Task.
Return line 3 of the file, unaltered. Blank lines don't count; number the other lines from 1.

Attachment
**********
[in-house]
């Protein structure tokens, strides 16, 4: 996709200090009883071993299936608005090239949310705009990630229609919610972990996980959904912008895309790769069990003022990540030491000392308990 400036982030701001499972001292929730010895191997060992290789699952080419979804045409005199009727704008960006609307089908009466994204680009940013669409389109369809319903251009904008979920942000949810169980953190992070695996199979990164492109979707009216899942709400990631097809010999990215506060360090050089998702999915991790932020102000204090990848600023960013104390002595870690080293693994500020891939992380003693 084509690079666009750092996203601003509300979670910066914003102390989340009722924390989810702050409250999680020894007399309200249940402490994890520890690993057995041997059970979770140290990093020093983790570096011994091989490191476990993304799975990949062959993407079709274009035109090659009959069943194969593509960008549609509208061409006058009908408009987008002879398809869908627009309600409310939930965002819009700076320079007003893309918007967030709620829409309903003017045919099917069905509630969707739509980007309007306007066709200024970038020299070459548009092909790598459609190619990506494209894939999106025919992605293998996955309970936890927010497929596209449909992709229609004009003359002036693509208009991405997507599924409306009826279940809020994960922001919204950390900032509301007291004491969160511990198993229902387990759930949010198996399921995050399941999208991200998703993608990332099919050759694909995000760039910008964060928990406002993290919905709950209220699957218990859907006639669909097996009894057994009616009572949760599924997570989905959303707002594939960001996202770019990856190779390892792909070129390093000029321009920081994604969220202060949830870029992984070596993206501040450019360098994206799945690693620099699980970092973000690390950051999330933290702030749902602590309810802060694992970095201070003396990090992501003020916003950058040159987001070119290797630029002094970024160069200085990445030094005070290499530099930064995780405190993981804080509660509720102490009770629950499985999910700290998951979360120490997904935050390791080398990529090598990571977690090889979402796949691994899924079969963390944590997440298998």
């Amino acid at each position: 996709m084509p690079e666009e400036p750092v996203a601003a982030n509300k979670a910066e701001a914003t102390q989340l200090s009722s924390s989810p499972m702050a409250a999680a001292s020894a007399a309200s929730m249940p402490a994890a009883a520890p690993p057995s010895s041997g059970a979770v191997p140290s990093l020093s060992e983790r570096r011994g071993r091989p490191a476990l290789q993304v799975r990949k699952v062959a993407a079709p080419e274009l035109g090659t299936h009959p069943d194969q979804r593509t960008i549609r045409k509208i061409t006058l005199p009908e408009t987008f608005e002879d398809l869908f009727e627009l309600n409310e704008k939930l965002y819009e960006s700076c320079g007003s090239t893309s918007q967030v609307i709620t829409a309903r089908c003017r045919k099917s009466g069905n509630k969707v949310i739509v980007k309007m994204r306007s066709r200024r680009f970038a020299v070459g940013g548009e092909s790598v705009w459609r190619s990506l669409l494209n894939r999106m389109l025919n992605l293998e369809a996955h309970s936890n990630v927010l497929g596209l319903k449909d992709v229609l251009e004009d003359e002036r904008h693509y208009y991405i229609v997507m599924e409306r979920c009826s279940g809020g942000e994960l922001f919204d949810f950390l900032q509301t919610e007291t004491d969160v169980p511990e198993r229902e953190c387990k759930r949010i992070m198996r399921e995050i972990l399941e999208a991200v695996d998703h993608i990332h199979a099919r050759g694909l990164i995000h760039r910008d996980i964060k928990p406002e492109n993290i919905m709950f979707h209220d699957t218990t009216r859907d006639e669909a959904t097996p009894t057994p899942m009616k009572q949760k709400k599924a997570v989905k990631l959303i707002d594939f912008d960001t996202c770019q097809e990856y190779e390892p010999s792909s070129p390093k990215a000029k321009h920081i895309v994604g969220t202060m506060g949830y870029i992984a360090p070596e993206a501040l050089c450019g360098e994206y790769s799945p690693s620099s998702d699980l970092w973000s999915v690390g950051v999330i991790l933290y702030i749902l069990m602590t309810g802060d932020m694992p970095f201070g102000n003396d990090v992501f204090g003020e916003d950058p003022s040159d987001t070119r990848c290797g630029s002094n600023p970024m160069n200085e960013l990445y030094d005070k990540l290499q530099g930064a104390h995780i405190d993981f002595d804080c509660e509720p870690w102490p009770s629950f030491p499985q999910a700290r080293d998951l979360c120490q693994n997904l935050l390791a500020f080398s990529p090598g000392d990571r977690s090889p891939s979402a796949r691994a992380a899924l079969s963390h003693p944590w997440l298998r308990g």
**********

């Amino acid at each position: 996709m084509p690079e666009e400036p750092v996203a601003a982030n509300k979670a910066e701001a914003t102390q989340l200090s009722s924390s989810p499972m702050a409250a999680a001292s020894a007399a309200s929730m249940p402490a994890a009883a520890p690993p057995s010895s041997g059970a979770v191997p140290s990093l020093s060992e983790r570096r011994g071993r091989p490191a476990l290789q993304v799975r990949k699952v062959a993407a079709p080419e274009l035109g090659t299936h009959p069943d194969q979804r593509t960008i549609r045409k509208i061409t006058l005199p009908e408009t987008f608005e002879d398809l869908f009727e627009l309600n409310e704008k939930l965002y819009e960006s700076c320079g007003s090239t893309s918007q967030v609307i709620t829409a309903r089908c003017r045919k099917s009466g069905n509630k969707v949310i739509v980007k309007m994204r306007s066709r200024r680009f970038a020299v070459g940013g548009e092909s790598v705009w459609r190619s990506l669409l494209n894939r999106m389109l025919n992605l293998e369809a996955h309970s936890n990630v927010l497929g596209l319903k449909d992709v229609l251009e004009d003359e002036r904008h693509y208009y991405i229609v997507m599924e409306r979920c009826s279940g809020g942000e994960l922001f919204d949810f950390l900032q509301t919610e007291t004491d969160v169980p511990e198993r229902e953190c387990k759930r949010i992070m198996r399921e995050i972990l399941e999208a991200v695996d998703h993608i990332h199979a099919r050759g694909l990164i995000h760039r910008d996980i964060k928990p406002e492109n993290i919905m709950f979707h209220d699957t218990t009216r859907d006639e669909a959904t097996p009894t057994p899942m009616k009572q949760k709400k599924a997570v989905k990631l959303i707002d594939f912008d960001t996202c770019q097809e990856y190779e390892p010999s792909s070129p390093k990215a000029k321009h920081i895309v994604g969220t202060m506060g949830y870029i992984a360090p070596e993206a501040l050089c450019g360098e994206y790769s799945p690693s620099s998702d699980l970092w973000s999915v690390g950051v999330i991790l933290y702030i749902l069990m602590t309810g802060d932020m694992p970095f201070g102000n003396d990090v992501f204090g003020e916003d950058p003022s040159d987001t070119r990848c290797g630029s002094n600023p970024m160069n200085e960013l990445y030094d005070k990540l290499q530099g930064a104390h995780i405190d993981f002595d804080c509660e509720p870690w102490p009770s629950f030491p499985q999910a700290r080293d998951l979360c120490q693994n997904l935050l390791a500020f080398s990529p090598g000392d990571r977690s090889p891939s979402a796949r691994a992380a899924l079969s963390h003693p944590w997440l298998r308990g």